Take the 2-minute tour ×
Stack Overflow is a question and answer site for professional and enthusiast programmers. It's 100% free, no registration required.

As almost every programmer, I'm writing my own PHP framework for educational purposes. And now I'm looking at the problem with parsing URLs for MVC routing.

Framework will use friendly URLs everywhere. But the question is how to parse them in front controller. For example the link /foo/bar/aaa/bbb may mean "Call the controller's foo action bar and pass parameter aaa with value bbb. But in case someone installs a framework into the subdirectory of the domain root, the directory part should be stripped before determining controller name and action name. And I'm looking for a way to do it safely.

Also I would like to support a fallback case if URL rewriting is not supported on the server.

On different systems different sets of $_SERVER variables are defined. For example, on my local machine from the set of PATH_INFO, REQUEST_URI, REQUEST_URL, ORIG_REQUEST_URI, SCRIPT_NAME, PHP_SELF only REQUEST_URI, SCRIPT_NAME and PHP_SELF are defined. I wonder, if I can rely on them.

Mature frameworks like Symfony or ZF have some compicated algorithms of parsing URLs (at least it seemed to be so). So, I can't just take a part from there for mine.

share|improve this question

4 Answers 4

up vote 1 down vote accepted

I'm currently doing the same research. But everything I see is so complicated that I'll most probably continue using mod_rewrite anyway. After all you end up with the same thing rather you use SEF with PHP or mod_rewrite with apache. Anyway I'll be monitoring this topic.. it's interesting :) Hope the php gurus around here have some more info about this :)

Edit:
It really depends on what you want to do. For my needs I hardcoded most of the pages so they looked SEF. But something like the example below should work as well.

RewriteEngine on
RewriteRule ^/posts/([A-Za-z0-9_\-]+)/([A-Za-z0-9_\-]+)\.html$ posts.php?$1=$2 [NC]

With this example above:

http://localhost/posts/view/23 
http://localhost/posts/delete/23

is equal to:

http://localhost/posts.php?view=23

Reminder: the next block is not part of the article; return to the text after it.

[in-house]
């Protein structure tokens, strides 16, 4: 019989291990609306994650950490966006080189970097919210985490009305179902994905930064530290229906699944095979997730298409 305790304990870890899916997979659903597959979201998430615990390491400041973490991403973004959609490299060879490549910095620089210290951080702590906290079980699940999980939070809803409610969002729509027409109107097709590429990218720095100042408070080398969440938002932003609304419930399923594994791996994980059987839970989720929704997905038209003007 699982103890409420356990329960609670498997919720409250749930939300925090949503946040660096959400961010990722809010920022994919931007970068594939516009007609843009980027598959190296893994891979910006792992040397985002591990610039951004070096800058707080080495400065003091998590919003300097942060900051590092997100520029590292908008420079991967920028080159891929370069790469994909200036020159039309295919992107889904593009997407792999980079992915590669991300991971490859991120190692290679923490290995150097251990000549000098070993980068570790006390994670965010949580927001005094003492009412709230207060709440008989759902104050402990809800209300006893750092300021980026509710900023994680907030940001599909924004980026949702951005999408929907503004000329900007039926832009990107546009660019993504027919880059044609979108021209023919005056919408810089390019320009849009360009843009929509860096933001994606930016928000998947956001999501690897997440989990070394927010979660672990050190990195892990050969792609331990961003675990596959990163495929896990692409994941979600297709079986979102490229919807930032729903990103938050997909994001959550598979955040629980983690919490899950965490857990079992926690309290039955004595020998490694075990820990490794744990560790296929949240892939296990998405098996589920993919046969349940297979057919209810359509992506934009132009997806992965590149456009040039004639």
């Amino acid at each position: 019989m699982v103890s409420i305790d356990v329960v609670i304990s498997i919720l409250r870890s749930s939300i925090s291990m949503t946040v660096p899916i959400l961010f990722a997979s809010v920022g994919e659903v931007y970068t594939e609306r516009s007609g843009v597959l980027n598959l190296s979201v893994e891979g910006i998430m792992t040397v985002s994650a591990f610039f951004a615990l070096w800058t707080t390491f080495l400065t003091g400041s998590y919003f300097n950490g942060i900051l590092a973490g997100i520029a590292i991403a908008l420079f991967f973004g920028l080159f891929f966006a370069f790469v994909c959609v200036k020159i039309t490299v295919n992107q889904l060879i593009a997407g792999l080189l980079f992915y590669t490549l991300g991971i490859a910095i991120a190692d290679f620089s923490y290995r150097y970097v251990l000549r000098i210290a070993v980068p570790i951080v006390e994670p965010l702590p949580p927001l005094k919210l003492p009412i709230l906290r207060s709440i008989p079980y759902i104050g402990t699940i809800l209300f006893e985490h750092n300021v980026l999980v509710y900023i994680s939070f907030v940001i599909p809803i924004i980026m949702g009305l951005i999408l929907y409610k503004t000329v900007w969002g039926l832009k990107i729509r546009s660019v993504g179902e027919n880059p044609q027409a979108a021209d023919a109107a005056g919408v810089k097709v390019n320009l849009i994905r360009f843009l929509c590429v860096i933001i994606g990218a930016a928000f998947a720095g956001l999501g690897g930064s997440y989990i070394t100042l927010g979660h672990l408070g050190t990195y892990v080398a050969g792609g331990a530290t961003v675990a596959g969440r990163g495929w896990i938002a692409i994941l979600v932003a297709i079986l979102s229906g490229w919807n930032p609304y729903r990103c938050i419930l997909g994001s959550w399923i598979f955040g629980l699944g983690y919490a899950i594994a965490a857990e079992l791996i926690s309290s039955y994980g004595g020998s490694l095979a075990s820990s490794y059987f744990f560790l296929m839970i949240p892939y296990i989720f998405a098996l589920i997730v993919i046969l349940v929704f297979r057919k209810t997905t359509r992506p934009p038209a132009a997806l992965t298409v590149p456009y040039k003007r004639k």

http://localhost/posts.php?delete=23

It really depends on what exactly you're doing :) The example above should be working but I haven't tested them.

share|improve this answer
    
What config of mod_rewrite do you use? –  FractalizeR Oct 31 '10 at 19:47
    
Sorry for the delayed response. Check my edited answer :) –  tftd Apr 22 '11 at 22:19

Two workarounds:

  1. Add config variable with url / instalation directory to your application, and strip it from $_SERVER['REQUEST_URI']
  2. Make apache rewrite it to get variable

    RewriteCond %{REQUEST_FILENAME} !-f
    RewriteCond %{REQUEST_FILENAME} !-d
    RewriteRule (.*) index.php?myrequest=$1 [QSA,L]
    
share|improve this answer
    
Since many people use the faster Nginx server I would just go with PHP striping it out if you plan on sharing your framework. –  Xeoncross Oct 31 '10 at 19:38
    
What about taking dirname of PHP_SELF and stripping it from the beginning of the REQUEST_URI? And does this have equivalent on nginx and IIS? –  FractalizeR Oct 31 '10 at 19:42
1  
I don't know about IIS, but it should also be possible in nginx. Taking only dirname of script will not be sufficient in many cases: symlinks, user directories (server.com/~johndoe/ -> /home/johndoe/www/), more tahn one directory deep placement (server.com/others/testit/yourapp) and probably many more –  dev-null-dweller Oct 31 '10 at 20:16
1  
Well I have to clarify something. I confused PHP_SELF with SCRIPT_FILENAME. PHP_SELF indeed looks promising to be used in this case, but the question is it is always available, on any system/server configuration. –  dev-null-dweller Nov 1 '10 at 20:37

I usually use the following for determining an application base URL path, assuming all your requests always goes through the same gateway script:

$base = dirname($_SERVER['PHP_SELF']);

For your second question, if you want to check if mod_rewrite is enabled, you can use:

if (in_array('mod_rewrite', apache_get_modules())) {
   // rewrite is enabled
}

However, it doesn't necessarily means that RewriteEngine is enabled, so you probably should use an extra condition:

if (in_array('mod_rewrite', apache_get_modules()) &&
    preg_match('/RewriteEngine +On/i', file_get_contents('/path/to/.htaccess'))) {
   // rewrite is enabled and active
}
share|improve this answer
    
Will this also work on cases @dev-null-dweller pointed out in his comment? –  FractalizeR Oct 31 '10 at 20:30
    
PHP_SELF contains the filename of the currently executing script relative to the document root, as per the web server config, not the filesystem. Symlinks and other stuff mentioned by @dev-null-dweller do not affect this. –  netcoder Oct 31 '10 at 21:17
    
Need to point out, that apache_get_modules() is not available on systems with PHP in CGI/FastCGI mode. –  FractalizeR Nov 2 '10 at 7:12

Maybe you could take PHP_SELF and remove the first n chars where n is the length of SCRIPT_NAME.

Edit: Oops... seems like you can just take PHP_SELF: http://php.about.com/od/learnphp/qt/_SERVER_PHP.htm

share|improve this answer
    
On my home machine SCRIPT_NAME = PHP_SELF –  FractalizeR Oct 31 '10 at 19:46

Your Answer

 
discard

By posting your answer, you agree to the privacy policy and terms of service.

Not the answer you're looking for? Browse other questions tagged or ask your own question.